Why Clinton Lost 2016 in North Carolina
Why, then, did Hillary Clinton lose the state of North Carolina in 2016, despite dramatically expanded urban majorities? The answer lies not in a messaging failure nor in an increasing divide between voters in urban and nonmetropolitan areas. The bottom line is simpler: In 2016, no dedicated Clinton field offices were opened in the vast majority of counties outside of North Carolina’s big cities. Instead, a smattering of Clinton organizers, most of them young people with few local ties, were scattered across nonmetropolitan counties with little logistical support. A look at the size of the turnout in these counties underscores the missed opportunity for Clinton organizers. For example, the number of Republican voters in Tyrell County was not substantially different between 2008 and 2016. What changed were the number of Democratic voters showing up at the polls, which dropped by roughly 20%. In short, there was not a Trump blowout in eastern North Carolina, but rather a depressed turnout of sporadic Democrat voters.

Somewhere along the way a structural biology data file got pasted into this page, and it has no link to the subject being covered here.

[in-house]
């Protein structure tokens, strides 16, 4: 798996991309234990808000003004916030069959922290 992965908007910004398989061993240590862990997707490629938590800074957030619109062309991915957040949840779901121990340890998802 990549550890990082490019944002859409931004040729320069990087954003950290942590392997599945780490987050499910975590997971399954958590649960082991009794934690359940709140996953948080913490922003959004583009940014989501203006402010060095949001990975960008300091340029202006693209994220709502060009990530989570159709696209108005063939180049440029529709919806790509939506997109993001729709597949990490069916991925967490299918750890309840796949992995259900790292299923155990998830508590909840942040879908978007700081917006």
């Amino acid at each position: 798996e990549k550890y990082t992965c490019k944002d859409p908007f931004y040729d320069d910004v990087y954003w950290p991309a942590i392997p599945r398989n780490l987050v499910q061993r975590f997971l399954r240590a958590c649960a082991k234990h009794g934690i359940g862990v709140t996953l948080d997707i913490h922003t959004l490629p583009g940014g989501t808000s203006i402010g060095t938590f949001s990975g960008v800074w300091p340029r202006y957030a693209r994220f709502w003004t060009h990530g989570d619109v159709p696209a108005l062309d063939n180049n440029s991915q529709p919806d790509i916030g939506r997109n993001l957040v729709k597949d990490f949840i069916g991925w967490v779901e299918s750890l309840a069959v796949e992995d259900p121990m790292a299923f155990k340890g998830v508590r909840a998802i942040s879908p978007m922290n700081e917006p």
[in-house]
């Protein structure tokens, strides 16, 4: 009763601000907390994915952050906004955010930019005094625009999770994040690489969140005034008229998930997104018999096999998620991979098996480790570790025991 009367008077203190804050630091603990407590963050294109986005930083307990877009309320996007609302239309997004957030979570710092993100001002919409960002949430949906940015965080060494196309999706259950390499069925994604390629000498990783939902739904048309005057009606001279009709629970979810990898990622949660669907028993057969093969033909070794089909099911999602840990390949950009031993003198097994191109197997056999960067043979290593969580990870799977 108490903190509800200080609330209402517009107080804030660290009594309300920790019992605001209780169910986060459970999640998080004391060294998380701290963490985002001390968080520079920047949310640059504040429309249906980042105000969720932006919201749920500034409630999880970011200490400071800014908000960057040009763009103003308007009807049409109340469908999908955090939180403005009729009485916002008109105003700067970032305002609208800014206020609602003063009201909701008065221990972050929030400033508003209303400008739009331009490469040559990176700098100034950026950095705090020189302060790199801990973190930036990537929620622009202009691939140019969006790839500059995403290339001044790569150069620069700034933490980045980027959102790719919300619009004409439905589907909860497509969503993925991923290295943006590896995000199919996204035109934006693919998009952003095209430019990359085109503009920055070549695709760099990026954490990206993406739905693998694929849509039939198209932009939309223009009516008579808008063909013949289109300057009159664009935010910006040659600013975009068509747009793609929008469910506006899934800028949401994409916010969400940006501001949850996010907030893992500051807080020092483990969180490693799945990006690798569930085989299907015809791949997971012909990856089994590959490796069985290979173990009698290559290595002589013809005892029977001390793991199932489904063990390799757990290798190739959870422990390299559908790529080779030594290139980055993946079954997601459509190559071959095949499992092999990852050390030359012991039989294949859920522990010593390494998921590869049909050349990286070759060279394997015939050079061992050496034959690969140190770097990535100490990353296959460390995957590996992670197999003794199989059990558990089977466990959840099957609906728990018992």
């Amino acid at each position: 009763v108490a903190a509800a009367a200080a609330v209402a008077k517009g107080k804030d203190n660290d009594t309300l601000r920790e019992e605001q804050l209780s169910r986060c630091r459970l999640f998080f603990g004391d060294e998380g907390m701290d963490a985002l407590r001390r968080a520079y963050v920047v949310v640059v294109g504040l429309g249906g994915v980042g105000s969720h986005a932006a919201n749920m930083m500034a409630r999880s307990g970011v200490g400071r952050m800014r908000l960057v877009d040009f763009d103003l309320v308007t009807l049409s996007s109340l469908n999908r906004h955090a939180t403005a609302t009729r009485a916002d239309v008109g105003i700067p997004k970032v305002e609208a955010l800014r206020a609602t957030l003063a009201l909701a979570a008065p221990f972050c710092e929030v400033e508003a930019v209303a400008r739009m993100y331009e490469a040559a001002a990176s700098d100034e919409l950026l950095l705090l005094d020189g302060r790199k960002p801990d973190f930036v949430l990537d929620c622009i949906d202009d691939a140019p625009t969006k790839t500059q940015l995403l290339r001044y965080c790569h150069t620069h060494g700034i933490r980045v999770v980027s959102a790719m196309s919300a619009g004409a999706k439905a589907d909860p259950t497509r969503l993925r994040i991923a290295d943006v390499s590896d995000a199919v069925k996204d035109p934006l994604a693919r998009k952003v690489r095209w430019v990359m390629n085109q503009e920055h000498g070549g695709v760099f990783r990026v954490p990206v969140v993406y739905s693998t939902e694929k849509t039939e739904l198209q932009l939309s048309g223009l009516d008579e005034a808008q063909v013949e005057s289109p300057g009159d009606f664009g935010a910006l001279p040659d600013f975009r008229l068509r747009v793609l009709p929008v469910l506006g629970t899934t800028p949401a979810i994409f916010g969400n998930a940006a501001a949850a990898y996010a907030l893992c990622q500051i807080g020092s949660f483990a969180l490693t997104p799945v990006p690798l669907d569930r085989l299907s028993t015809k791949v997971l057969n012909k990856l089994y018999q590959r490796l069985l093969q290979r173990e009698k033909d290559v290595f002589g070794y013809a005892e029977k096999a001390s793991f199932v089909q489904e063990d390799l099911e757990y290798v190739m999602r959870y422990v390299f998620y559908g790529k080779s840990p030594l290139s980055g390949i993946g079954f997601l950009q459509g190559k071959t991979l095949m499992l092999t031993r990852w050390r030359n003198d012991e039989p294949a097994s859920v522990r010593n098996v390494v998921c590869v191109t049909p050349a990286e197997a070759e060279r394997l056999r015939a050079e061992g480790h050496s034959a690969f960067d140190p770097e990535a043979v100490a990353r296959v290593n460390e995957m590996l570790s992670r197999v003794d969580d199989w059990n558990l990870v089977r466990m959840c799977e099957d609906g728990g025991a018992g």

The cost of such under-organizing outside of big cities was steep: In November 2016, Clinton hemorrhaged 200,000 votes across 90 nonmetropolitan counties, completely erasing the 140,000-vote gains she made in urban centers.
Top-down organizing also hampered the success of Clinton’s ground game in urban counties, where turnout dropped even as Democratic majorities grew. Clinton’s national campaign managers largely ignored the wisdom and expertise of local actors and organizers, putting their faith instead in the power of “big data” in the form of voter identification technologies to locate and turn out voters. Although such data certainly helped national organizers create contact lists for local volunteers, even the best lists left out “sporadic” voters who had moved recently or who were unregistered. And such data did not help local campaign people find new voters.